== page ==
‘What interests me most’, Henri Matisse once wrote in 1908, ‘is neither still life nor landscape but the human figure’. Inspired by his trips to North Africa, the famous Fauvist’s most enduring figures were ‘odalisques’ – women belonging to a harem, often depicted reclining nude or in an erotic state of reverie. We take a closer look at a lithograph by Matisse titled L’Odalisque Assise.
Matisse came across Galerie Mourlot in 1937. Its owner, the master printer Fernand Mourlot, had established the print shop on the rue Chabrol, one of the most popular neighbourhoods in East Paris in 1895.
Mourlot encouraged leading artists of the day to work directly on limestones in his studio and, keen to cultivate the lithograph as a painter’s medium, he began courting Matisse.
Though the French painter was initially highly critical and took some convincing, he eventually agreed to produce a lithographic poster of his 1935 painting, La Rêve for the Maitres de l’Art indépendant exhibition at the Petit Palais.
The posters were of such excellent quality that Matisse and Mourlot struck up a lasting friendship, resulting in over 100 original lithographs.
L’Odalisque Assise, which depicts a nude figure reclining on an ornate wooden chair, is an exquisite example of the creative collaboration between the two men.
The word ‘odalisque’ is derived from the Turkish word ‘Odalik’, which means chambermaid or female harem slave. Like many of his Western contemporaries who indulged in fantasies with the East, Matisse strove to recreate interiors he had witnessed on his many trips to former French colonies: Algeria and Morocco.
‘I do odalisques’, Matisse once stated, ‘in order to paint nudes [...] I had seen them in Morocco, and so was able to put them in my pictures back in France without playing make-believe.’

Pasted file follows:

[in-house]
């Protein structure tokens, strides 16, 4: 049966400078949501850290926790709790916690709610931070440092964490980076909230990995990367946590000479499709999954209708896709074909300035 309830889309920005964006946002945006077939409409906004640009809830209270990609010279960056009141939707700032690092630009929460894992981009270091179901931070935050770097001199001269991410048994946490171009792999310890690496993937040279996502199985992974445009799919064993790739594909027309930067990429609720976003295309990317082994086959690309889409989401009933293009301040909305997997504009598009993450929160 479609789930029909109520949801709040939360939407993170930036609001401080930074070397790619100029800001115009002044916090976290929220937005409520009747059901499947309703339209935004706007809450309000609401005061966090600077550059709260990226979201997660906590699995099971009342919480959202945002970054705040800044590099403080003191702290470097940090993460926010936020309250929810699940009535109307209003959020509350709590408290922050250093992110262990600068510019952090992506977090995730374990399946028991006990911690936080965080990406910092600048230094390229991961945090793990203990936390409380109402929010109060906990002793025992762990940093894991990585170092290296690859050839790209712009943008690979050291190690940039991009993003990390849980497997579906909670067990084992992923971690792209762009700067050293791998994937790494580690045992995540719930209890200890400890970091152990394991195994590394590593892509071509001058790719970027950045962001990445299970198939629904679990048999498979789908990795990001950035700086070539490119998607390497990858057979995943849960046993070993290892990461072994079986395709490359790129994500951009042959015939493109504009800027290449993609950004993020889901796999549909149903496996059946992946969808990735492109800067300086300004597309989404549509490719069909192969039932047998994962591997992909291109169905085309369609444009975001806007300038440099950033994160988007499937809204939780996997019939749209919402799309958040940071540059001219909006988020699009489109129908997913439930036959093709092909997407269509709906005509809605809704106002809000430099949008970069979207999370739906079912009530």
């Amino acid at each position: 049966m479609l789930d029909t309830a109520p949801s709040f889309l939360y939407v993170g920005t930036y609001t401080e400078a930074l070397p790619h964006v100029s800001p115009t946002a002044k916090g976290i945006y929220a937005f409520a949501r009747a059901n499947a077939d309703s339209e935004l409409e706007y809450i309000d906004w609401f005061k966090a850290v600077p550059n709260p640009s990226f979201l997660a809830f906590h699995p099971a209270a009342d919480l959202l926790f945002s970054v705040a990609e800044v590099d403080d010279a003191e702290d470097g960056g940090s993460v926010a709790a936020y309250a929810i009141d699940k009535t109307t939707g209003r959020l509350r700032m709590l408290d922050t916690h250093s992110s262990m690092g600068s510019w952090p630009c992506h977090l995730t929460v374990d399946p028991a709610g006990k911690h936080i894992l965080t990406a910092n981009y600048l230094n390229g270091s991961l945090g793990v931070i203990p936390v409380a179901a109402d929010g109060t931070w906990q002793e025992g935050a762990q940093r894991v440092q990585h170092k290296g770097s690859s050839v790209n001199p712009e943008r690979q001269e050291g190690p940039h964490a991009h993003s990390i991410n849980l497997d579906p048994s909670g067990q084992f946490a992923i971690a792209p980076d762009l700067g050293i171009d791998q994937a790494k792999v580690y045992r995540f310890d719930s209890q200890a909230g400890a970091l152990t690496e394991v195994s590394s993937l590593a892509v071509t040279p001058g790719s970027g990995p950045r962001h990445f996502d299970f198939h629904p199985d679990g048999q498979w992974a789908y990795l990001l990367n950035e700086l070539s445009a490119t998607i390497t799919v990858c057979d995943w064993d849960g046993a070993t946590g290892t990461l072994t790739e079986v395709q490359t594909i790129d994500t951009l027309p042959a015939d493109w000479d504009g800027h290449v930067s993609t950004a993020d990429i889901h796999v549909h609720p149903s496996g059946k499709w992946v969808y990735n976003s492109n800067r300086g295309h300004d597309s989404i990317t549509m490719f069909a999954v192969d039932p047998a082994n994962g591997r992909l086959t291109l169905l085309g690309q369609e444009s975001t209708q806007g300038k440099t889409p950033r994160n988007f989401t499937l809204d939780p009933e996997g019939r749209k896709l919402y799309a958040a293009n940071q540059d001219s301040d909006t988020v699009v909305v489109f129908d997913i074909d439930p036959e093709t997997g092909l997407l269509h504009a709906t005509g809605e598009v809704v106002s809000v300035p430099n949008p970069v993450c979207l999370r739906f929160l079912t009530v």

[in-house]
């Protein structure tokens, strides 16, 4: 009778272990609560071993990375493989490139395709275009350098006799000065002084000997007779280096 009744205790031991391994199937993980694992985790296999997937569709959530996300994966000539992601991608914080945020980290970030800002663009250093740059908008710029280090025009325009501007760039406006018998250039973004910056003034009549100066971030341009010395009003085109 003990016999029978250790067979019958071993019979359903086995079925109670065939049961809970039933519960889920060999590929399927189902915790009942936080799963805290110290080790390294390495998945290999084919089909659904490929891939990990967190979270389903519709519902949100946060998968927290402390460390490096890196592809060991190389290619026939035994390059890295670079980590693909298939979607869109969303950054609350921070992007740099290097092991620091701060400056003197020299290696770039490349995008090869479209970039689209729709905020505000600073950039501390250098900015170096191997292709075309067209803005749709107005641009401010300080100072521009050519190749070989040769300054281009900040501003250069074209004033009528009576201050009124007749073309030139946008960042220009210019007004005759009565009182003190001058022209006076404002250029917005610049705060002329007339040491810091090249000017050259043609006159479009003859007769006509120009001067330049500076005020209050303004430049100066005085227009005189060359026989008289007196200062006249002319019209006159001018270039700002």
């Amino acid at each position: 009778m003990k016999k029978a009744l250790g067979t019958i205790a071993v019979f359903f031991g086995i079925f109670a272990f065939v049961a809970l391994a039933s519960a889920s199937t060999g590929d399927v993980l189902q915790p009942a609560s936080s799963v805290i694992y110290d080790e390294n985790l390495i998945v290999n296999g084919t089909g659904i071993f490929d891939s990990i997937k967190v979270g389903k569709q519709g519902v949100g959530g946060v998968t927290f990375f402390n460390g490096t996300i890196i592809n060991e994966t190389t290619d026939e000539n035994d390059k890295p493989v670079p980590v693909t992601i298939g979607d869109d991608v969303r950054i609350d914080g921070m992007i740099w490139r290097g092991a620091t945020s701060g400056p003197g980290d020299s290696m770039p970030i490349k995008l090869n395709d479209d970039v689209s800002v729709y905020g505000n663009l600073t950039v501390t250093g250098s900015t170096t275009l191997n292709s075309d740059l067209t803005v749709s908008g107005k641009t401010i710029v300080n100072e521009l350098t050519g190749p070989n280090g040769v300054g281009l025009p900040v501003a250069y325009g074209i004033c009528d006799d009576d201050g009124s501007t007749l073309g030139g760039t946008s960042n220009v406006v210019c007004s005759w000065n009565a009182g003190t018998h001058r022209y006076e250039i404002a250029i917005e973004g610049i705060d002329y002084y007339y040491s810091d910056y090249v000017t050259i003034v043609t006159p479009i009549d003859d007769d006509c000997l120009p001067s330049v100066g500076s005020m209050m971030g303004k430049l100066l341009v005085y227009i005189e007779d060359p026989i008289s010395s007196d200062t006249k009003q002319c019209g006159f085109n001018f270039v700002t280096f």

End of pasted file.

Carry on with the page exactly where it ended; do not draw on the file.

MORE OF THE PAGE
After visiting countless bazaars, souks, and market stalls, the French painter amassed an extraordinary treasure-trove of Persian carpets, decorative wall-hangings, cushions, tapestries, mirrors, patterned screens, and elaborate costumes. He called the collection his ‘working library’ and he drew upon it regularly to furnish his odalisque paintings.
‘Art should have an appeasing influence, like a mental soother, something like a good armchair in which to rest from physical fatigue.’
Though L’Odalisque Assise features minimal props, Matisse incorporates several visual signs connecting the painting to its exoticised Moorish inspiration. Beneath a thin wash of ambient yellow, the model wears a decorative veil. She coquettishly raises a hand to her face, drawing attention to brightly coloured bangles and a necklace of thick beads.
Still working loosely under the style of Fauvism, the artwork uses individual brush strokes and pure colour pigments that move away from naturalistic representation to create a fantasy scene.
The languorous model’s curves are accentuated by darker outlines, and her stylised, piercing black eyes stare directly at the viewer as she suggestively opens a leg and extends it out of the composition.
Matisse is well known for stripping his compositions down to create harmony. ‘Composition’, he once mused, ‘is the art of arranging in a decorative manner the various elements at the painter’s disposal for the expression of feelings […] All that is not useful in the picture is detrimental.’
For Matisse, art was all about balance, ‘of purity and serenity devoid of troubling or depressing subject matter [...] Art should have an appeasing influence, like a mental soother, something like a good armchair in which to rest from physical fatigue.’
This original lithographic poster is a limited edition produced by Galerie Mourlot. The print is accompanied by a note written in pencil produced by Mourlot’s Master Printer reading ‘Apres Henri Matisse’ (After Henri Matisse), making it a unique collectors item. Matisse’s signature is also printed in the plate in pink to complement the dominant nude hues of the figure.
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